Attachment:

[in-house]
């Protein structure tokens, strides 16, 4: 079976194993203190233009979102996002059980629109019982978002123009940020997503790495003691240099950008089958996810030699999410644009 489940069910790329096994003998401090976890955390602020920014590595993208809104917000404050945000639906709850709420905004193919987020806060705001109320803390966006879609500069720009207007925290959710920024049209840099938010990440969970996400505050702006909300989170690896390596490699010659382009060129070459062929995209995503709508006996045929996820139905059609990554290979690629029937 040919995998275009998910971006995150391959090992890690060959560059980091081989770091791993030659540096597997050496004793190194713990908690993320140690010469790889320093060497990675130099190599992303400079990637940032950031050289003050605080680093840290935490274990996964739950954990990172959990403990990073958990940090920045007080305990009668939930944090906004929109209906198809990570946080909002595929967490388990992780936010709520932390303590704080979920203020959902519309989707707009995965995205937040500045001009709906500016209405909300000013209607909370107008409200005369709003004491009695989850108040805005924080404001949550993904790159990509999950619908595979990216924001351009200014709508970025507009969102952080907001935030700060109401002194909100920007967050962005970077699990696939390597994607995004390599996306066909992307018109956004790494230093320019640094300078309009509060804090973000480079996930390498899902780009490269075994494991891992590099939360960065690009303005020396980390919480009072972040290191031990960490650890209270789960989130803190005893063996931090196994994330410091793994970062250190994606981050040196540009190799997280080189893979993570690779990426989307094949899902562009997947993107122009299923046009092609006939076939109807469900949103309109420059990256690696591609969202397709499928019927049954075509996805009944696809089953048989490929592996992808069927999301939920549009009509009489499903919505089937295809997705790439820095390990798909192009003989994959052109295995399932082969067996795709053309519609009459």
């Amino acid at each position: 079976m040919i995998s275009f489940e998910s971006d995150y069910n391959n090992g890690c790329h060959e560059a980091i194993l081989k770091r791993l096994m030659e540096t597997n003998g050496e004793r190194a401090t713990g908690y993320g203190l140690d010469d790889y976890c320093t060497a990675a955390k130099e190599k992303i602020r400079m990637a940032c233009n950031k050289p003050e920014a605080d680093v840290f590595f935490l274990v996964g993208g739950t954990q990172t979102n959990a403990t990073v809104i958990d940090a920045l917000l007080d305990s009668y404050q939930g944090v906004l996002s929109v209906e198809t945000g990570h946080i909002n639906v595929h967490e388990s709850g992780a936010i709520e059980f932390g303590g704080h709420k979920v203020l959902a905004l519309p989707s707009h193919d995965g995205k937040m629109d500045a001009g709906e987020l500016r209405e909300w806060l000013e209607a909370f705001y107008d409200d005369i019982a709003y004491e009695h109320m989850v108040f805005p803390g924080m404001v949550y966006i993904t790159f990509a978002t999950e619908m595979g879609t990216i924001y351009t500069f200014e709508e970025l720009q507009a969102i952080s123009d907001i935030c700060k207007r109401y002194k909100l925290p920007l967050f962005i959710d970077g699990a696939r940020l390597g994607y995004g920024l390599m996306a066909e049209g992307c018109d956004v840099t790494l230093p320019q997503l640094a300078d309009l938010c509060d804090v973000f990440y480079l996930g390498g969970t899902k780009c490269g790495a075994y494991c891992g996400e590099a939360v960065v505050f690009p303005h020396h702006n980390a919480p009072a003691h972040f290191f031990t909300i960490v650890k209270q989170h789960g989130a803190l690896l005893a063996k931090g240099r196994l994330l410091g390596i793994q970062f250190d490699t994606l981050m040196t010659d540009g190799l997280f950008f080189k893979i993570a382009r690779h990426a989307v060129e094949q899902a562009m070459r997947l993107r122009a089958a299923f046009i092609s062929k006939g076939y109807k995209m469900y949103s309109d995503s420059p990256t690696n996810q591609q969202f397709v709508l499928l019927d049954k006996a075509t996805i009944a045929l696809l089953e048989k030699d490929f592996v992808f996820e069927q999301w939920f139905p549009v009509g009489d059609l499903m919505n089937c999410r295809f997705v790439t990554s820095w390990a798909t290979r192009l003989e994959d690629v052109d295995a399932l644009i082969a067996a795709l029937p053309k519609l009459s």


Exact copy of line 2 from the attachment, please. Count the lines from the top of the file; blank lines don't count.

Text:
């Protein structure tokens, strides 16, 4: 079976194993203190233009979102996002059980629109019982978002123009940020997503790495003691240099950008089958996810030699999410644009 489940069910790329096994003998401090976890955390602020920014590595993208809104917000404050945000639906709850709420905004193919987020806060705001109320803390966006879609500069720009207007925290959710920024049209840099938010990440969970996400505050702006909300989170690896390596490699010659382009060129070459062929995209995503709508006996045929996820139905059609990554290979690629029937 040919995998275009998910971006995150391959090992890690060959560059980091081989770091791993030659540096597997050496004793190194713990908690993320140690010469790889320093060497990675130099190599992303400079990637940032950031050289003050605080680093840290935490274990996964739950954990990172959990403990990073958990940090920045007080305990009668939930944090906004929109209906198809990570946080909002595929967490388990992780936010709520932390303590704080979920203020959902519309989707707009995965995205937040500045001009709906500016209405909300000013209607909370107008409200005369709003004491009695989850108040805005924080404001949550993904790159990509999950619908595979990216924001351009200014709508970025507009969102952080907001935030700060109401002194909100920007967050962005970077699990696939390597994607995004390599996306066909992307018109956004790494230093320019640094300078309009509060804090973000480079996930390498899902780009490269075994494991891992590099939360960065690009303005020396980390919480009072972040290191031990960490650890209270789960989130803190005893063996931090196994994330410091793994970062250190994606981050040196540009190799997280080189893979993570690779990426989307094949899902562009997947993107122009299923046009092609006939076939109807469900949103309109420059990256690696591609969202397709499928019927049954075509996805009944696809089953048989490929592996992808069927999301939920549009009509009489499903919505089937295809997705790439820095390990798909192009003989994959052109295995399932082969067996795709053309519609009459």